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The Condition

Endometriosis is a condition in which the tis- sue that lines the uterus – the endometrium also grows outside the uterus. This tissue, called implants or lesions, is found most often in the pelvic area, but in rare cases, develops in other parts of the body. Normally, the endometrium sheds each month during a woman’s period, but implants stay in place.

Endometriosis is usually diagnosed between ages 25 to 35 but can occur anytime during a woman’s reproductive years – menstruation through menopause. Endometriosis is very common, affecting five percent of the female population of reproductive age. Family history plays an important role; a woman who has a mother or sister with endometriosis is six times more likely to develop the condition.

Many women have no symptoms, but for others, endometrial implants can cause irregular bleeding, infertility and pain. Mild to severe pain is the most common symptom, which may include pain during periods, intercourse and bowel movements, and pain in the lower back or abdomen.

The Treatment: Endometriosis Resection

Depending on how severe the symptoms are, treatment options for endometriosis may include lifestyle changes, medication to control pain, medication to control endometriosis growth,
or surgery.

For women suffering from severe symptoms, there are two surgical options to treat endometriosis. Endometriosis resection involves removing all visible implants while leaving the uterus and
other organs in place. Endometriosis resection is usually recommended for women who want to get pregnant in the future. Hysterectomy involves removing the uterus and possibly other organs. It is often recommended for women who are not planning a future pregnancy.

Endometriosis resection and hysterectomy can be performed using traditional open surgery or minimally invasive surgery (laparoscopy).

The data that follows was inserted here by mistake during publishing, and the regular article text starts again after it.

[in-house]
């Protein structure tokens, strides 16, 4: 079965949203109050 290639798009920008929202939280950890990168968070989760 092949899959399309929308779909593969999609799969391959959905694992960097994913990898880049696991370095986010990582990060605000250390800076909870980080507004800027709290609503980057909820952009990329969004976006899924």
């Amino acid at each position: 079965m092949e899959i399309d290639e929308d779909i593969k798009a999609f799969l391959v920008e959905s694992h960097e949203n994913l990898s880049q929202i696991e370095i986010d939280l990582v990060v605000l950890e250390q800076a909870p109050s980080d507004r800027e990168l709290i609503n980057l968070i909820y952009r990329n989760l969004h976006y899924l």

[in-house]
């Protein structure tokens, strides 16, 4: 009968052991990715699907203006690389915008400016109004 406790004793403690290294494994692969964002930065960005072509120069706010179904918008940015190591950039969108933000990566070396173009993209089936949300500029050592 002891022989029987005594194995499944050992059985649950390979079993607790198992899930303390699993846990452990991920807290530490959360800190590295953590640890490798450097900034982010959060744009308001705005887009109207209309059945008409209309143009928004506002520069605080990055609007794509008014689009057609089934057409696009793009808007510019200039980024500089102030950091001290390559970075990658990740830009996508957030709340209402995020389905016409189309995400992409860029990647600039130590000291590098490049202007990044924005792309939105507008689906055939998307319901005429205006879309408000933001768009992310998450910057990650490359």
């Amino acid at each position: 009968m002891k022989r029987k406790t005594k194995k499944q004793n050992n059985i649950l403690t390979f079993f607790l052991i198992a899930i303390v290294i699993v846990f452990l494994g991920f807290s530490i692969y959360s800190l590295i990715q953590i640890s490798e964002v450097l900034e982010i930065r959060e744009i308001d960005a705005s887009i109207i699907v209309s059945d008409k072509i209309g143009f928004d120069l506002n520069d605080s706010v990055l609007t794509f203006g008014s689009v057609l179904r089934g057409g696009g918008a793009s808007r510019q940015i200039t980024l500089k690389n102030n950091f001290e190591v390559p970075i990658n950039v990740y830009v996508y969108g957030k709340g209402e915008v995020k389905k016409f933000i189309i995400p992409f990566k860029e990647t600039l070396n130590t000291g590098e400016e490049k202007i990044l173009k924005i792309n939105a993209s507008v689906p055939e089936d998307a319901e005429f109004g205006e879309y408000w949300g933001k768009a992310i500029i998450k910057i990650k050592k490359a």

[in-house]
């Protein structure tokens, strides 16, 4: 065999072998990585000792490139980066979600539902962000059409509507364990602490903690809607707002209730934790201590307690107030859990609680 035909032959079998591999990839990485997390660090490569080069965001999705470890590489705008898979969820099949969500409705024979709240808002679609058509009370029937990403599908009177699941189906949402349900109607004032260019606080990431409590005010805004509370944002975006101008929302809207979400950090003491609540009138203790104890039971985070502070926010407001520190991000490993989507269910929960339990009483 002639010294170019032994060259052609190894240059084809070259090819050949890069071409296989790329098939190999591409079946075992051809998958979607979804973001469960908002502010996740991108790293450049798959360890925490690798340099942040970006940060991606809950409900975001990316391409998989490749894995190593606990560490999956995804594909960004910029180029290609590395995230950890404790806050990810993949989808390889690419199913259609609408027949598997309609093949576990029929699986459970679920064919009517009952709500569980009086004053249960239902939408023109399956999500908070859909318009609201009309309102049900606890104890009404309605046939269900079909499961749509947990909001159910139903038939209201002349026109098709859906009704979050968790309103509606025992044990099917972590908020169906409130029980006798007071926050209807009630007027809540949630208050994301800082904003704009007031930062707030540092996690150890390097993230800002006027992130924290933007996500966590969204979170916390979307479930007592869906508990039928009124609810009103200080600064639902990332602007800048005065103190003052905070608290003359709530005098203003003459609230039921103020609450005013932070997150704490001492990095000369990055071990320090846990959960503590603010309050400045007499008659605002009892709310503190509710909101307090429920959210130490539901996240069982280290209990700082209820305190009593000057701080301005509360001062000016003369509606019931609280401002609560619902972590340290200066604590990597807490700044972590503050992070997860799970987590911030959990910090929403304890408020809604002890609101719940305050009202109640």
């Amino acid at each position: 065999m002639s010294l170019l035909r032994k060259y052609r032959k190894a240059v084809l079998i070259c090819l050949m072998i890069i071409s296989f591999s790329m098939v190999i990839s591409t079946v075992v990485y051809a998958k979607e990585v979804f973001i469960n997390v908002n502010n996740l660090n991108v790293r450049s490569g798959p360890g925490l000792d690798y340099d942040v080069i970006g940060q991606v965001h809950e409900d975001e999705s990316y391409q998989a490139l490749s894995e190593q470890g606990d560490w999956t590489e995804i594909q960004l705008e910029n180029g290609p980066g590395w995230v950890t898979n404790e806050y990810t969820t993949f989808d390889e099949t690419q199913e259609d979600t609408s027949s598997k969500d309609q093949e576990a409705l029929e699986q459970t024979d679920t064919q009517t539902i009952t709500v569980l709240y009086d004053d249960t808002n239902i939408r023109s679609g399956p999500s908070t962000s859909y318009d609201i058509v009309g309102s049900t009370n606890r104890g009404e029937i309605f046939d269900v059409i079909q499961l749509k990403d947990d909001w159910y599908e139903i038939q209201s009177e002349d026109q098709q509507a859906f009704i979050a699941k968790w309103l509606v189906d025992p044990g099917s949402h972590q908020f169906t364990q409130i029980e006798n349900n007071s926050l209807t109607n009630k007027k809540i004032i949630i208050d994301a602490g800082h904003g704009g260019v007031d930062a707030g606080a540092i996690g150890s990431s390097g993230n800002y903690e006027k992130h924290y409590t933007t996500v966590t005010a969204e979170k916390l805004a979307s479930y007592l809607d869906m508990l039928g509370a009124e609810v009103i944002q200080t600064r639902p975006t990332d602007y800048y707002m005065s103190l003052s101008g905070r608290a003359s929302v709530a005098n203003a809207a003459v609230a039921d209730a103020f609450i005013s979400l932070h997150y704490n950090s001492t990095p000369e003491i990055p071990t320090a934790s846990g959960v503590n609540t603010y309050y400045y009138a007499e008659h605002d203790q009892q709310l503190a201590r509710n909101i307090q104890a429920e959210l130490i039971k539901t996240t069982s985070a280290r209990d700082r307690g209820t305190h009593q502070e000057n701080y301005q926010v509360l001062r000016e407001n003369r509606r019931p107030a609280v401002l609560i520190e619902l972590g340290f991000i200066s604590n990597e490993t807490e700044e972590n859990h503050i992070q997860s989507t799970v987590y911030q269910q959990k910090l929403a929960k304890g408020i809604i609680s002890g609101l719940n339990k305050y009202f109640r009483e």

Open surgery typically involves a long incision and lengthy recovery. Traditional laparoscopic surgery, performed through a few small incisions, has the benefit of being minimally invasive. However, it can present challenges during complex or delicate procedures due to the long-handled, rigid instruments used.

Fortunately, there is a minimally invasive treatment for endometriosis designed to overcome the limits of both open and traditional laparoscopic surgery.

da Vinci Endometriosis Resection

If your doctor recommends surgery to treat endometriosis and its symptoms, you may be a candidate for minimally invasive da Vinci Endometriosis Resection.

Using state-of-the-art technology, da Vinci Surgery requires just a few tiny incisions. The enhanced vision, precision, dexterity and control of the da Vinci System allows your surgeon to perform a more thorough removal of deeply penetrated or widespread endometrial implants. da Vinci offers patients many potential benefits over traditional laparoscopy, including:

• Low blood loss
• Low conversion rate to open surgery3 Low rate of complications
• Short hospital stay
• Minimal scarring

Every surgery is unique to each patient and procedure, therefore results cannot be guaranteed.

The Enabling Technology: da Vinci Surgical System

The da Vinci Surgical System is designed to provide surgeons with enhanced capabilities, including high- definition 3D vision and a magnified view. Your doctor controls the da Vinci System, which translates his or her hand movements into smaller, more precise movements of tiny instruments inside your body.

Though it is often called a “robot,” da Vinci cannot act on its own. Surgery is performed entirely by your doctor. Together, da Vinci technology allows your doctor to perform routine and complex procedures through just a few small openings, similar to traditional laparoscopy.

The da Vinci System has been used successfully worldwide in approximately 1.5 million various surgical procedures to date. da Vinci – changing the experience of surgery for people around the world.

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Content provided by Intuitive Surgical.